Saturday, 29 December 2018

How Not to Look at Non-Art

"I began to pay attention to how much this act of brushing my teeth had become routinized, unconscious behavior, compared with my first efforts to do it as a child. I began to suspect that 99 percent of my daily life was just as routinized and unnoticed; that my mind was always somewhere
else; and that the thousand signals my body was sending me each minute were ignored. I guessed also that most people were like me in this respect.
Brushing my teeth attentively for two weeks, I gradually became aware of the tension in my elbow and fingers (was it there before?), the pressure of the brush on my gums, their slight bleeding (should I visit the dentist?). I looked up once and saw, really saw, my face in the mirror. I rarely looked at myself when I got up, perhaps because I wanted to avoid the puffy face I’d see, at least until it could be washed and smoothed to match the public image I prefer."

This is how Allan Kaprow describes his own experiences watching himself brushing his teeth in the morning. Because of the strange effect this daily routine has had on him, he infers that the activity itself must have been special in its own way and it doesn't take him long before he concludes that even the mundanest of activities could and should be considered as art.

Although I am a great fan of mr. Kaprow's captively written texts, I rarely agree with their contents. Just because a thing can be looked at as if it were art does not mean there is any necessary correlation to that thing being art.
The specific method of looking that Kaprow employs in his argument only seems to regularly occur when viewing artworks, hence his confused understanding. Yet this does not mean that merely letting an intense gaze fall upon an object changes the inherent characteristics of that object. It should go without saying that nothing changes in the interaction except the perception of the viewer.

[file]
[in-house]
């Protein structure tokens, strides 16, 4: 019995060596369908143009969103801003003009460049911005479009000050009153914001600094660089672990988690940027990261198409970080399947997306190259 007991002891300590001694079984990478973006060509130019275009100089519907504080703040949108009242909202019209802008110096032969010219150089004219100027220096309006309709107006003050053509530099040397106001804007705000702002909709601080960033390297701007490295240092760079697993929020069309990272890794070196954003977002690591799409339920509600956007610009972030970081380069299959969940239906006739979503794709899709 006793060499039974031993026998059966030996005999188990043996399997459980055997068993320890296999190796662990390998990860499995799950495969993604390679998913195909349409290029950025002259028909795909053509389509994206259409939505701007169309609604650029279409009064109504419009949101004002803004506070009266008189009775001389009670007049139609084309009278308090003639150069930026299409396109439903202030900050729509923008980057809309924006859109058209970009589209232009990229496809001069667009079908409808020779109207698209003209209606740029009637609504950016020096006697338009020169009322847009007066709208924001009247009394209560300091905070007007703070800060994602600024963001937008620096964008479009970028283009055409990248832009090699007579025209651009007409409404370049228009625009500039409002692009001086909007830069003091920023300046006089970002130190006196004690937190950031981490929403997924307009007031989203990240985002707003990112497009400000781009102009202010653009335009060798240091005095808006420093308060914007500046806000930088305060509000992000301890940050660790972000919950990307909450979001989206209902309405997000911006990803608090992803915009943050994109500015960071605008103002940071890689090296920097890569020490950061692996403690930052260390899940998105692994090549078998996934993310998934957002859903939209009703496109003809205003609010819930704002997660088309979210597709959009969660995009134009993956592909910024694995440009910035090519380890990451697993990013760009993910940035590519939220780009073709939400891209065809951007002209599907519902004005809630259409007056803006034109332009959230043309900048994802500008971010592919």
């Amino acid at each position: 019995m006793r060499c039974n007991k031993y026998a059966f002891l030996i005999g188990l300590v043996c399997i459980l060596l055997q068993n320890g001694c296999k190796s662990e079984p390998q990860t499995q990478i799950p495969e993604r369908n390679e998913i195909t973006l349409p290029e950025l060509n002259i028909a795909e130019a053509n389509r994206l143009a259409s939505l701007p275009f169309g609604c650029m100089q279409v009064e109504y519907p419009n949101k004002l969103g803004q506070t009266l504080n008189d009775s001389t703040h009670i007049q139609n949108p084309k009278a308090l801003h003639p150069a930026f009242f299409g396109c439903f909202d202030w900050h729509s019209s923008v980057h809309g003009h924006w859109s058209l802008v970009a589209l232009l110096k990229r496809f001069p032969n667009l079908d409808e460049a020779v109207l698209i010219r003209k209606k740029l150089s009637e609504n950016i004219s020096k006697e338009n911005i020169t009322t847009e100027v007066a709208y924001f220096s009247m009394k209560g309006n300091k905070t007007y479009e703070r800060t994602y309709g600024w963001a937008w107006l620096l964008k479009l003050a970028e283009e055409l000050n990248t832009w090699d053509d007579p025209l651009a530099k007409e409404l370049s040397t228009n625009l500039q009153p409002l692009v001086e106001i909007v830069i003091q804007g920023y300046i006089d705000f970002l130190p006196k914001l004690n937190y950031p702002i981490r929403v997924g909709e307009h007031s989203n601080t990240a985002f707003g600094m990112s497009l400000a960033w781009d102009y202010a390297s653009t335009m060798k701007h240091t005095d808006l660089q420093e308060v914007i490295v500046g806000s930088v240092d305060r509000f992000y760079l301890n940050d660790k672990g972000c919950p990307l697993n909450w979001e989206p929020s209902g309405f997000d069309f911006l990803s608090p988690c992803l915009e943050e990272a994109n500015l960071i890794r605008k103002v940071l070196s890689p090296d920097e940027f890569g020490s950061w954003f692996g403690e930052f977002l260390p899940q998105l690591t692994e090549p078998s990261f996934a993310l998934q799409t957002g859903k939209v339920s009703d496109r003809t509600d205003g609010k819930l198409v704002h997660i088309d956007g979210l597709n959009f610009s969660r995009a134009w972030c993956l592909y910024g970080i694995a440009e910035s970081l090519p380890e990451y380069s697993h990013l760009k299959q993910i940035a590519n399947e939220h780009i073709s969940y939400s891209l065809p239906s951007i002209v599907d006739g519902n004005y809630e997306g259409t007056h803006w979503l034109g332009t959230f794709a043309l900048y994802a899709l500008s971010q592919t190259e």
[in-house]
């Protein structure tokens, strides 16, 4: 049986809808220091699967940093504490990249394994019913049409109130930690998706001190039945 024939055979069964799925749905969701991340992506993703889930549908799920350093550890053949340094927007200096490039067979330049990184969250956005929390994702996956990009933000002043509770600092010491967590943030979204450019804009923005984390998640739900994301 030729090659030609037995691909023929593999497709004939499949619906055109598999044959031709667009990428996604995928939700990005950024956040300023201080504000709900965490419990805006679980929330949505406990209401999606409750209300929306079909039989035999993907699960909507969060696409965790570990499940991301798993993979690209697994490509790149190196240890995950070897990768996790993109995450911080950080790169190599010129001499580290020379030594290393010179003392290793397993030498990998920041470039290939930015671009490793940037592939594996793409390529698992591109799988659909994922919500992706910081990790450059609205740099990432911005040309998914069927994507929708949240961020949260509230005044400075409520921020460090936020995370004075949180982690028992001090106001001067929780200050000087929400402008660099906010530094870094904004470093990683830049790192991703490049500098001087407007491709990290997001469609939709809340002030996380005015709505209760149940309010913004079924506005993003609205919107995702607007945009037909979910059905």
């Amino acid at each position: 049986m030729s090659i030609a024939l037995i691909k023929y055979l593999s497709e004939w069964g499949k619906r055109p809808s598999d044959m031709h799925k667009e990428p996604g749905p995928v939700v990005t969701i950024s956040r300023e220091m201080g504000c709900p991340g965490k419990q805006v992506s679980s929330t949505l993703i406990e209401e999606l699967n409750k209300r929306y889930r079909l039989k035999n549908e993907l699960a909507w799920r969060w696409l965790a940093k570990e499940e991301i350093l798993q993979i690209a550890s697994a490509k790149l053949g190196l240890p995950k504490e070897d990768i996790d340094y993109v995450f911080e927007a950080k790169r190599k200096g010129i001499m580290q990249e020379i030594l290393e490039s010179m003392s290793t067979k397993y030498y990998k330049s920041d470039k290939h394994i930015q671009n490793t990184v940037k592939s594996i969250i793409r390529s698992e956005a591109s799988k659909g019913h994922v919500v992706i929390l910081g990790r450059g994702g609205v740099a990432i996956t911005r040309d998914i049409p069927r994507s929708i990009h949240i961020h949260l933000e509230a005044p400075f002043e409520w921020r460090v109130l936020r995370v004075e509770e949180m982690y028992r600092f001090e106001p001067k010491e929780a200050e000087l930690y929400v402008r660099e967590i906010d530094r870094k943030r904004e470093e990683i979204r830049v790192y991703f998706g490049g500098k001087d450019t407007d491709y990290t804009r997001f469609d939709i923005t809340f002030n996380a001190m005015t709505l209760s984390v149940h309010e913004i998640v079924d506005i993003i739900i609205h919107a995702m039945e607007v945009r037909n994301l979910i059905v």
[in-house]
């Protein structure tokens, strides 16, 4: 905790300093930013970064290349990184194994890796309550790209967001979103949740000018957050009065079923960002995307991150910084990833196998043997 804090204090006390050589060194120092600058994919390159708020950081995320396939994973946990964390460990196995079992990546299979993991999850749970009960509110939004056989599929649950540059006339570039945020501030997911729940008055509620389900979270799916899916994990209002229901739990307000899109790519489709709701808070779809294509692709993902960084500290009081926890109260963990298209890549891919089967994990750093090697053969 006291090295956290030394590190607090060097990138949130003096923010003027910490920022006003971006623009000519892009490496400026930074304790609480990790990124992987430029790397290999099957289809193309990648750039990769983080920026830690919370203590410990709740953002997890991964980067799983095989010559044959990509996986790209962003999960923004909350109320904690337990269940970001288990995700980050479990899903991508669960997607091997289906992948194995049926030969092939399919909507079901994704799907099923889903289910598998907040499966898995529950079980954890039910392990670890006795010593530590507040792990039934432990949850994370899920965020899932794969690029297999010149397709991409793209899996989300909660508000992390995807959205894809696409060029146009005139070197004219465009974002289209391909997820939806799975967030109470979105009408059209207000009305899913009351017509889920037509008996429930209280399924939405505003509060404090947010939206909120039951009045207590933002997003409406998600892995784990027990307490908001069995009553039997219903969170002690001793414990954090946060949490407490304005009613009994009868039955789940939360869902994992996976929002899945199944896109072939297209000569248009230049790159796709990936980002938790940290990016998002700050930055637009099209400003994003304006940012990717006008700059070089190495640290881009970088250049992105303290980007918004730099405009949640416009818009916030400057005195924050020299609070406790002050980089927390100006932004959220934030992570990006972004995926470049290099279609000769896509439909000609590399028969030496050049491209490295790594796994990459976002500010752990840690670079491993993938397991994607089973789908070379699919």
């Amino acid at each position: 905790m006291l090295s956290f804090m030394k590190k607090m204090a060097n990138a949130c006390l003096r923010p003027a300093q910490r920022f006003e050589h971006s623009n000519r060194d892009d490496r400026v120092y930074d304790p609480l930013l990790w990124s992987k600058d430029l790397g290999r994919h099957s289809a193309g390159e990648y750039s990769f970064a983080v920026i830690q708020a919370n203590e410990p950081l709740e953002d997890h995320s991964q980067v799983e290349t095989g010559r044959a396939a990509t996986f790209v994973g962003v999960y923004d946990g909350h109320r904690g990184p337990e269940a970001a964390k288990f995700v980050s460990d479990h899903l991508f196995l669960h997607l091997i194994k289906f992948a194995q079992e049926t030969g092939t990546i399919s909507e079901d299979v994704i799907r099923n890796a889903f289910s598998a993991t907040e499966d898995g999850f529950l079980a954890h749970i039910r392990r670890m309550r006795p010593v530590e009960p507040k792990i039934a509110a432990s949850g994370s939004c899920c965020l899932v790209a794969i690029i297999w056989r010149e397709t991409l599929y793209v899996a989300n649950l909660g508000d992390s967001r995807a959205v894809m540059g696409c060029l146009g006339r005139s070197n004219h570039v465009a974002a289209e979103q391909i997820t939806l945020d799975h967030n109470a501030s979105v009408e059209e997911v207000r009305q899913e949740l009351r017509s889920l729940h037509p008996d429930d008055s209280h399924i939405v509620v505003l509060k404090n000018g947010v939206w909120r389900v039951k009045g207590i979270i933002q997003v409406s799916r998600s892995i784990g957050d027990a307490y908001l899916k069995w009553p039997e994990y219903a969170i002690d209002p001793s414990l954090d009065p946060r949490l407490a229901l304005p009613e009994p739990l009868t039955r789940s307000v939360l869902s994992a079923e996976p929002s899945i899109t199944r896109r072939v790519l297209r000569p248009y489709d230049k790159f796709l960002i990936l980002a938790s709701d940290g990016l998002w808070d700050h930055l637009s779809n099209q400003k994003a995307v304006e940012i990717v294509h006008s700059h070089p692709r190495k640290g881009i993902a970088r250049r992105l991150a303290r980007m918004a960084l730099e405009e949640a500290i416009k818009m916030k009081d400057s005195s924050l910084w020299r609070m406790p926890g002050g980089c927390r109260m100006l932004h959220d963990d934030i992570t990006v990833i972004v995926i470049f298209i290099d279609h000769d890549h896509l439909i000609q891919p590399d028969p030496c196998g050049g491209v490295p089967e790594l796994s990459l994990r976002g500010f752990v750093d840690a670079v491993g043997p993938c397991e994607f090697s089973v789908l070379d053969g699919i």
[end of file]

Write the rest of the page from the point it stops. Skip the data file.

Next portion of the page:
One can make any object appear unique and disjointed from its surroundings by fixing one's gaze upon it and then moving one's body. It's incredibly easy to try this out for yourself. If you can, stand up and choose a random object in your surroundings. Fix your gaze upon this object and start walking around, never taking your eyes of the object. Without falter whatever you are looking at will appear separated from its surroundings, bestowing upon it some special status that this object never previously possessed.

While this more intense way of directing one's attention is a useful tool when looking at art, to deem it a sufficient condition for art to occur is as foolish as proclaiming beer goggles are all one needs to understand that the world is truly beautiful.